Sense & Sensitivity by Harriette Cole

Refusal to Host Family Isn't a Bad Thing

DEAR HARRIETTE: I come from a family that has an open-door policy. Whenever family members want to come to town, my parents and aunts and uncles let them all pile in.

I live in a small apartment with one bedroom. I have no room to accommodate other people in my home, and I can’t afford to feed them. I don’t mean to be rude, but I just can’t do it. I don’t want to be the “bad” family member, but I was just asked by my family down South if they could come up to stay with me for a couple of weeks. How can I say no to them when nobody else has? -- No Room

DEAR NO ROOM: Previous generations of your family have had a different attitude about providing shelter.

Historically, that open-door policy was often used to protect people who needed to escape their circumstances by moving out of poverty, out of dangerous living conditions or simply into the opportunity for making a better life for themselves. The “policy” obviously also applies to family members who are coming to visit one another and choose to stay together rather than spend their nights in a hotel and days in each other’s company.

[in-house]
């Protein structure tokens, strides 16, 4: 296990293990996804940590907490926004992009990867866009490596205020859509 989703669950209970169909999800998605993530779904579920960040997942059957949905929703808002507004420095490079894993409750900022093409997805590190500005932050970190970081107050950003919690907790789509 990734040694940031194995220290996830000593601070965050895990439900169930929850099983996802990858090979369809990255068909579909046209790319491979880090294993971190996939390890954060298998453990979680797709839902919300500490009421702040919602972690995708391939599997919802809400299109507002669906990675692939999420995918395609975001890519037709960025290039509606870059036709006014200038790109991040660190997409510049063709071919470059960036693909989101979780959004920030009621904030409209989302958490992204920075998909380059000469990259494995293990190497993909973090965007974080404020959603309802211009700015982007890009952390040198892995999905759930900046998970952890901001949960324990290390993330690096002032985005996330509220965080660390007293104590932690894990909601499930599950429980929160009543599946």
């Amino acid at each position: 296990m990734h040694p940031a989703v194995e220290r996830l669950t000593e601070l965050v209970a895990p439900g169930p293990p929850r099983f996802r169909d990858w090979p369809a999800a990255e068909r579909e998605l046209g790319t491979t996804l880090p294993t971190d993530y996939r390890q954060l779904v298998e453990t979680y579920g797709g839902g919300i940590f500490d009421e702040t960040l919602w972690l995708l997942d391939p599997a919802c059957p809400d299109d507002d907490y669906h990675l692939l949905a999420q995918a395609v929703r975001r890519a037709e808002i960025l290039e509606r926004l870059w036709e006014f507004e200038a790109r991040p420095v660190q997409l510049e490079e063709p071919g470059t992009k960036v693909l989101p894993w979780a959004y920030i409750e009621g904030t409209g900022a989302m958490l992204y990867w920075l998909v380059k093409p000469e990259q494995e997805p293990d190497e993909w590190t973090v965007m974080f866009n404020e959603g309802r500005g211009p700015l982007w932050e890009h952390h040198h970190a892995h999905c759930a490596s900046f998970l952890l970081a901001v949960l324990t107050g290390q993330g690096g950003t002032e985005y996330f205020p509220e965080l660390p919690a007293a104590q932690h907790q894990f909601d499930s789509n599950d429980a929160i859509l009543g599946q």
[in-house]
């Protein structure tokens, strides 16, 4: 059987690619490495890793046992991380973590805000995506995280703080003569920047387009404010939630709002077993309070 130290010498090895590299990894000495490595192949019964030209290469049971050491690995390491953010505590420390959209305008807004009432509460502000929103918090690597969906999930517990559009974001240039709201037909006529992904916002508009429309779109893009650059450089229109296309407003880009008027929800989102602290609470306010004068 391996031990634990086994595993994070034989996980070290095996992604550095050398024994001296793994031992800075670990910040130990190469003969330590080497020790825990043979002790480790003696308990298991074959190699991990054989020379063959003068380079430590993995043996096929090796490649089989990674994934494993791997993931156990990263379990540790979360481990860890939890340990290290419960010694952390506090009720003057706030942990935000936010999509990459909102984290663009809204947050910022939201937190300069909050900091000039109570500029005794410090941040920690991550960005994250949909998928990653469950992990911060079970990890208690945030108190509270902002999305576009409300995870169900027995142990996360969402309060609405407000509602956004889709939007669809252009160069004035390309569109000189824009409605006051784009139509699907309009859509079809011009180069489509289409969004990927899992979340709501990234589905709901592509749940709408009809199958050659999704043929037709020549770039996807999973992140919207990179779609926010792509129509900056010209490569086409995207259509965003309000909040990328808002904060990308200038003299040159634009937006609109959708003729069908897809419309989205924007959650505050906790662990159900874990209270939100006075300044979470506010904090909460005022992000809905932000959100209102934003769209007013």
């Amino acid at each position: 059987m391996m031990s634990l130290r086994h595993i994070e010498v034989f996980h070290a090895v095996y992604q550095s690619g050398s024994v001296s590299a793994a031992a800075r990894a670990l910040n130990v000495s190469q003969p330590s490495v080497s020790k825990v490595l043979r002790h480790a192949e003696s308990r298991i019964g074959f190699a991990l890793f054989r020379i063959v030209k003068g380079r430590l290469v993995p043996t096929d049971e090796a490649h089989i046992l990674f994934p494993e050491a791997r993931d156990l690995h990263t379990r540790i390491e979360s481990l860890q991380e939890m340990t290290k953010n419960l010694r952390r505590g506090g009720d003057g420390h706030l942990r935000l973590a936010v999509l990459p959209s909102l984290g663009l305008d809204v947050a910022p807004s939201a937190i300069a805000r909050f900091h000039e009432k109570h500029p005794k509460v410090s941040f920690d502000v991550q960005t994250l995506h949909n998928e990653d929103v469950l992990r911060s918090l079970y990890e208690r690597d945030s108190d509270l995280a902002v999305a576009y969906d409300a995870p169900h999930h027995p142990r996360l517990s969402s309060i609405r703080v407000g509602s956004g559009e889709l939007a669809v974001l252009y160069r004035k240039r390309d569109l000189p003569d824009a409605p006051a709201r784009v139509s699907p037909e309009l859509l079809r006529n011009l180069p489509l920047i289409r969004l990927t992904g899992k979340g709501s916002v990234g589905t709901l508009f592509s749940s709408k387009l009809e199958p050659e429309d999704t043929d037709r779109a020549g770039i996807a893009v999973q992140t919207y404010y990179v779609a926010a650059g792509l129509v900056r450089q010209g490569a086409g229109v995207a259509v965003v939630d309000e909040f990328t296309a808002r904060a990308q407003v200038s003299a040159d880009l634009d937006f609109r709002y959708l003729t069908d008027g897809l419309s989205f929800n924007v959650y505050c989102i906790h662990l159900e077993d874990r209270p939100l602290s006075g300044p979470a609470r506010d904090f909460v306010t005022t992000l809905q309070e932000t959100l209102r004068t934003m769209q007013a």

These days, many people ask to stay at a relative's home during vacation so that they can save money while they are visiting the city where that person lives. That is a different situation altogether, and it sounds like what you are describing. While it may be uncomfortable, tell your family that you live in a tiny place and simply do not have room to accommodate them. Offer to have them over one night for dinner, or take them on a tour of your city when they arrive. Connect with them without agreeing to host them for weeks.